Schools in Nunavut, between staff shortages and old buildings | Polarjournal
The lack of teachers is a recurring problem in Nunavut. The territory has 45 schools catering for 10,000 students, from kindergarten to grade 12. Map: Government of Nunavut

Students in Nunavut are facing a back-to-school period marked by a shortage of teachers and infrastructure problems partly linked to old buildings.

Nunavut lacks teachers. With the start of the new school year just around the corner, 81 jobs are up for grabs in schools across Canada, which has more than 870 teaching positions. According to information broadcast by Radio-Canada, there are 36 missing teachers in the Qikiqtani region, 23 in the Kivalliq region and 22 in Kitikmeot. These figures are similar to those for the start of the 2022 school year, when 90 teachers were unavailable.

This is not a new situation: every year, Nunavut has problems recruiting teachers, which leads to understaffing in the schools. With the risk of staff burnout. One of the causes is the housing crisis affecting the region. Indeed, teachers often have to share accommodation with their colleagues, meaning they work and live together in an isolated community. Many employees decide not to renew their contracts once the year is over.

In more, working staff have to contend with old and even dangerous infrastructures. Between January and December 2022, Nunavut’s 45 schools submitted 3,900 work requests, as Nunatsiaq News recently revealed. According to documents consulted by the media outlet, which has just published two articles in a series of three on the state of the territory’s school infrastructure, requests for repairs are as much about maintenance as they are about fuel leaks or safety problems.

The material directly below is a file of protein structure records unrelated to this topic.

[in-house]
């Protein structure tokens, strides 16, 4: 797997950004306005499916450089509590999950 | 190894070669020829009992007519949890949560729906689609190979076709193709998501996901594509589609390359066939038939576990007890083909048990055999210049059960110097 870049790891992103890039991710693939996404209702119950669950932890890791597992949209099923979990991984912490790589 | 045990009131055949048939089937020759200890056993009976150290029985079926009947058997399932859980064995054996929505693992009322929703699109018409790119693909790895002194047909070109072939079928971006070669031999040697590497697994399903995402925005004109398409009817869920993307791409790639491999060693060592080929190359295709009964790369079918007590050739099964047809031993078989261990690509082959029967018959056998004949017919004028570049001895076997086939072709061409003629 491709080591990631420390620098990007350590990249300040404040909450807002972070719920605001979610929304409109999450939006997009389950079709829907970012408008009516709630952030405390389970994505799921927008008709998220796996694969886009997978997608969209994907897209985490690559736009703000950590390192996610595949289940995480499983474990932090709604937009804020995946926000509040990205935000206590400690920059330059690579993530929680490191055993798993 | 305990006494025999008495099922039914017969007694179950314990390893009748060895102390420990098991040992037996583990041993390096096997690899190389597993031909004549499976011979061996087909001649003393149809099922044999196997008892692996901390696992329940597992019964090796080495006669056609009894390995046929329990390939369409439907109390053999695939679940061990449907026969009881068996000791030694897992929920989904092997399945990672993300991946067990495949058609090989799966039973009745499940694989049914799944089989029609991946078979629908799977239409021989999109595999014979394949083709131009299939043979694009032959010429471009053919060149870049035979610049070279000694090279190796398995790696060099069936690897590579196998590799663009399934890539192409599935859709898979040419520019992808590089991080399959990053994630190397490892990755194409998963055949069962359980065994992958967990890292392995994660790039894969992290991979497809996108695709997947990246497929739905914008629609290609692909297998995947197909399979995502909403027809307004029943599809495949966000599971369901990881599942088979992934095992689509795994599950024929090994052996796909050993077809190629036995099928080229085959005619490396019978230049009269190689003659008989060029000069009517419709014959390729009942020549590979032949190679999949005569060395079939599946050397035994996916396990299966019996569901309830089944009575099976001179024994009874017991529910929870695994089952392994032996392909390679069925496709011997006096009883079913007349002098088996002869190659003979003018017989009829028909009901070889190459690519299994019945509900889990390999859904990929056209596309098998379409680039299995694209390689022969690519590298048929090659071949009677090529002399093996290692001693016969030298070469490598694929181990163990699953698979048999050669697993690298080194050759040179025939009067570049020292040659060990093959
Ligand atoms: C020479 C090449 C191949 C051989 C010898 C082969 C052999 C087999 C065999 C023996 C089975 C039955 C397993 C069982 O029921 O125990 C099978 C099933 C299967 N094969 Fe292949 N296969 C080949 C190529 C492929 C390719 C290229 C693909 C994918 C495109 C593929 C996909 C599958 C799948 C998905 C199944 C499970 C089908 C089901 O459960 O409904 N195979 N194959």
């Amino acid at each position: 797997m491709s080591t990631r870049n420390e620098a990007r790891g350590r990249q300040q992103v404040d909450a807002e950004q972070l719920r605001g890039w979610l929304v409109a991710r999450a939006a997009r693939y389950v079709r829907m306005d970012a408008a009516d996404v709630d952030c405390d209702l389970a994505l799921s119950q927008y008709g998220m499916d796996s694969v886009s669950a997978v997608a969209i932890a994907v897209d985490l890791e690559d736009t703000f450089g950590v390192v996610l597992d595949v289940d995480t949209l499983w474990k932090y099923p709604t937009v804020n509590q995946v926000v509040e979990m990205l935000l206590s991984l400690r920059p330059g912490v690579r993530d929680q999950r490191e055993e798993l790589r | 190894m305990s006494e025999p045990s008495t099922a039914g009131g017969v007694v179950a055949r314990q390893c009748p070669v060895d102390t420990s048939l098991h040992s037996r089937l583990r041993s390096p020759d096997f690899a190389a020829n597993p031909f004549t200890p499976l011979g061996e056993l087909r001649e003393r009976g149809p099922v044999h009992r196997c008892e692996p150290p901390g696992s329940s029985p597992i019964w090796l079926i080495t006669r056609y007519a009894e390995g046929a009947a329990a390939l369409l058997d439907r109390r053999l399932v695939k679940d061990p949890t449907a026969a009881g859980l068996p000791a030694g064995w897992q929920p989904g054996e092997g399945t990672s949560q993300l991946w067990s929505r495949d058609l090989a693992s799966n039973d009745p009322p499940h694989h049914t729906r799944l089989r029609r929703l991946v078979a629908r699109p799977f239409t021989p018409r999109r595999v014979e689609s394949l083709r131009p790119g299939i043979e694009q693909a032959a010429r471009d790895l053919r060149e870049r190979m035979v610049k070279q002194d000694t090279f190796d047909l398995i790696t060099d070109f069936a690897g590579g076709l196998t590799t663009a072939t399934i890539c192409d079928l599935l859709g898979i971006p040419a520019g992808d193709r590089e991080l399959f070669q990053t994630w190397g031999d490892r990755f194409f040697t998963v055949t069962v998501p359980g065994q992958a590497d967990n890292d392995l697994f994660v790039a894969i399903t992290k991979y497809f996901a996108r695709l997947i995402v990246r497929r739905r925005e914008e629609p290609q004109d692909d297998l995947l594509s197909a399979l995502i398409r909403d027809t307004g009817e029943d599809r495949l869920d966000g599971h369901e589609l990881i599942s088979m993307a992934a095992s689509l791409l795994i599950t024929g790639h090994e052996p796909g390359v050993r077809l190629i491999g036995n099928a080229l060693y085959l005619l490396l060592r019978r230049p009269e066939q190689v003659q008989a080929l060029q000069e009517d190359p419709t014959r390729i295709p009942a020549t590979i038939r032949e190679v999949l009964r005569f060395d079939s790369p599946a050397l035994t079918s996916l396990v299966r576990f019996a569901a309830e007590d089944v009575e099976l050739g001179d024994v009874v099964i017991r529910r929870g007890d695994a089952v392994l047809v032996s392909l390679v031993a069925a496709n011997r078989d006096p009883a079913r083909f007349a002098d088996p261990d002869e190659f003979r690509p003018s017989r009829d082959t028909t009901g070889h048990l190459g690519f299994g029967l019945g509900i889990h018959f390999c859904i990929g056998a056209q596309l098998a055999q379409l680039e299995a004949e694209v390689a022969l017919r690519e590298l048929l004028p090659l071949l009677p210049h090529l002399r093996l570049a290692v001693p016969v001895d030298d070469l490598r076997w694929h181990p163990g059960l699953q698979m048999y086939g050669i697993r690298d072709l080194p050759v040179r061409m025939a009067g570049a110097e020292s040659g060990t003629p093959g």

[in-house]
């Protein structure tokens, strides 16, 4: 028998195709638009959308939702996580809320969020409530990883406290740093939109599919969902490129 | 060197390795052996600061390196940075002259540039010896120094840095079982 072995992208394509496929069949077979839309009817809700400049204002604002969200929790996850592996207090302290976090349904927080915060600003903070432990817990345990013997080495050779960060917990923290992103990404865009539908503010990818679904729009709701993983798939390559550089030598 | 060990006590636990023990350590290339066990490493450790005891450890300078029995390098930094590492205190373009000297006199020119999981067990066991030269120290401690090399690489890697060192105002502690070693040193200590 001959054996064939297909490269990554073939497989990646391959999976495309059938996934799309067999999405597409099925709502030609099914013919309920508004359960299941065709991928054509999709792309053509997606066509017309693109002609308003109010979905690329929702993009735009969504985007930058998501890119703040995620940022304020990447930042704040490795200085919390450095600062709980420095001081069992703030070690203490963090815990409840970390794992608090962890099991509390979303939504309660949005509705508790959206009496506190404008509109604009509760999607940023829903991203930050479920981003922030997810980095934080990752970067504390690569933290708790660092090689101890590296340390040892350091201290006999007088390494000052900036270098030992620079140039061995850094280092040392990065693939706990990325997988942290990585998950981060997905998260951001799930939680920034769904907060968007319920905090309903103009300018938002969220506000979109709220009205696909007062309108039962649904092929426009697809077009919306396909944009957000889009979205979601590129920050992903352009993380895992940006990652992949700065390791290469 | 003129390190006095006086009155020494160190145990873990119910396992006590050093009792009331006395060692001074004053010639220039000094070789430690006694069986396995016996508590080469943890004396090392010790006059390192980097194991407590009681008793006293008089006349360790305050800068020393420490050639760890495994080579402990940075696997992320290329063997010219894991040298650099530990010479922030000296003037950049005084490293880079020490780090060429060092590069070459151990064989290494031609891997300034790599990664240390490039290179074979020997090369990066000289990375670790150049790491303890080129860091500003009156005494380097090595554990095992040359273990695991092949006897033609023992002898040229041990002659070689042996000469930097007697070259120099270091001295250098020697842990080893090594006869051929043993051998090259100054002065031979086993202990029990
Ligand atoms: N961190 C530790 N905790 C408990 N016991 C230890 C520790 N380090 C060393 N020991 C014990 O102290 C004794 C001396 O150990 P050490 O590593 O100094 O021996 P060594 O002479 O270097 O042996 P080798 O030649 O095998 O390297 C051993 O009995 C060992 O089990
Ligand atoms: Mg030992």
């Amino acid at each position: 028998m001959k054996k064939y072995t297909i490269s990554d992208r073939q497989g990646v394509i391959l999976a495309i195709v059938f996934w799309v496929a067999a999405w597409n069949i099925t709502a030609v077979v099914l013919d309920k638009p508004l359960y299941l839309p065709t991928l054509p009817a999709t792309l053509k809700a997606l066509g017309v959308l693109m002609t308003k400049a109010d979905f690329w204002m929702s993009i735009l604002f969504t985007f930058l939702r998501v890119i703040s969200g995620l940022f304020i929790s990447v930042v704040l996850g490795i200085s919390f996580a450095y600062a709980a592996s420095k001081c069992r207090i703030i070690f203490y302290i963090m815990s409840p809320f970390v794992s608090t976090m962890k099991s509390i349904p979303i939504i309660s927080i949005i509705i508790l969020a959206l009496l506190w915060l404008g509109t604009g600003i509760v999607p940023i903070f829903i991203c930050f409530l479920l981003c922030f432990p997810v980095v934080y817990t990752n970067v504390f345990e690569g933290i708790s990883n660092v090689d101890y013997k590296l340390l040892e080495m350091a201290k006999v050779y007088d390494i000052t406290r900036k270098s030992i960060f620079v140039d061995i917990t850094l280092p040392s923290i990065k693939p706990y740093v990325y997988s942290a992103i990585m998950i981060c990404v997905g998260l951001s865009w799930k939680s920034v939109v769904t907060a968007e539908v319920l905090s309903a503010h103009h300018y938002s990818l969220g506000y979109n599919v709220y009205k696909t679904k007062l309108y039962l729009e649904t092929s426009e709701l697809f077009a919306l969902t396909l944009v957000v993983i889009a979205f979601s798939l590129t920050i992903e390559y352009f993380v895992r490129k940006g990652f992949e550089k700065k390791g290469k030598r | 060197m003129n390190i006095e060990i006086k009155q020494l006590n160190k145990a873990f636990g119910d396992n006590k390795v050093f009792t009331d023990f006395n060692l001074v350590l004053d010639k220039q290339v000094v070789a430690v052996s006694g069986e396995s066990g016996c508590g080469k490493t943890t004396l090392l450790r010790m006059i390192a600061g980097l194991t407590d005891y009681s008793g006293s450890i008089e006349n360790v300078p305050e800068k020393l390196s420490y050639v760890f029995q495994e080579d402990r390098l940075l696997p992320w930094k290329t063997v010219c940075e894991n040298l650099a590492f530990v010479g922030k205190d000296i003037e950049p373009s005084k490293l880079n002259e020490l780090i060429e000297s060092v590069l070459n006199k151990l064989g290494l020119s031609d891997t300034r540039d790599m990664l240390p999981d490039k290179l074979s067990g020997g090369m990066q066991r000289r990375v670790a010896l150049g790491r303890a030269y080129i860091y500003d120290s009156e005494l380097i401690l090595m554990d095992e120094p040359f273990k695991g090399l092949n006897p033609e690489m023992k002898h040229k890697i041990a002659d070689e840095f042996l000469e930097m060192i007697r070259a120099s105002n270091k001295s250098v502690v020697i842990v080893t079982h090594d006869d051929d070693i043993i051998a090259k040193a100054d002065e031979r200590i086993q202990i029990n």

Fuel seepage, mold, classroom flooding, lack of heating – the condition of some school buildings in Nunavut is causing a number of problems, sometimes even forcing schools to close temporarily while repairs are carried out. Here, John Arnalukjuak High School in the community of Arviat. The latter has submitted more than 600 requests for work in 2022. Photo: eanoee, via Wikimedia Commons.

Some requests even mention potential dangers for students, such as doors that slam shut and risk injuring children’s fingers, or interior doors that lock students in sections of corridor from which they couldn’t escape in a case of emergency. Facilities are also frequently the target of break-ins and acts of vandalism.

The Government of Nunavut spends more than C$18 million (over 12 million euros) each year to maintain its schools, whose buildings are severely tested by climatic conditions. Besides, maintenance and repair are often synonymous with closure.

This year alone, four schools were closed for a total of 81 days. When this happens, the school management has to find an alternative, either by finding another place to house the class, sometimes as students take turns attending classes, or by working from home. However, distance learning can quickly be limited by access to the necessary technologies. “Closures of this nature would definitely have an impact on the education of the students, and also on the ability of the teacher to perform their job”, told to Nunatsiaq News Justin Matchett of the Nunavut Teachers’ Association, the organization representing the territory’s teachers.

A situation mainly due to the state of certain school buildings. Eight out of Nunavut’s 45 schools have not been renovated in over 20 years, and just under a quarter were built between 1968 and 1979.

Featured image : Pixabay

Mirjana Binggeli, PolarJournal

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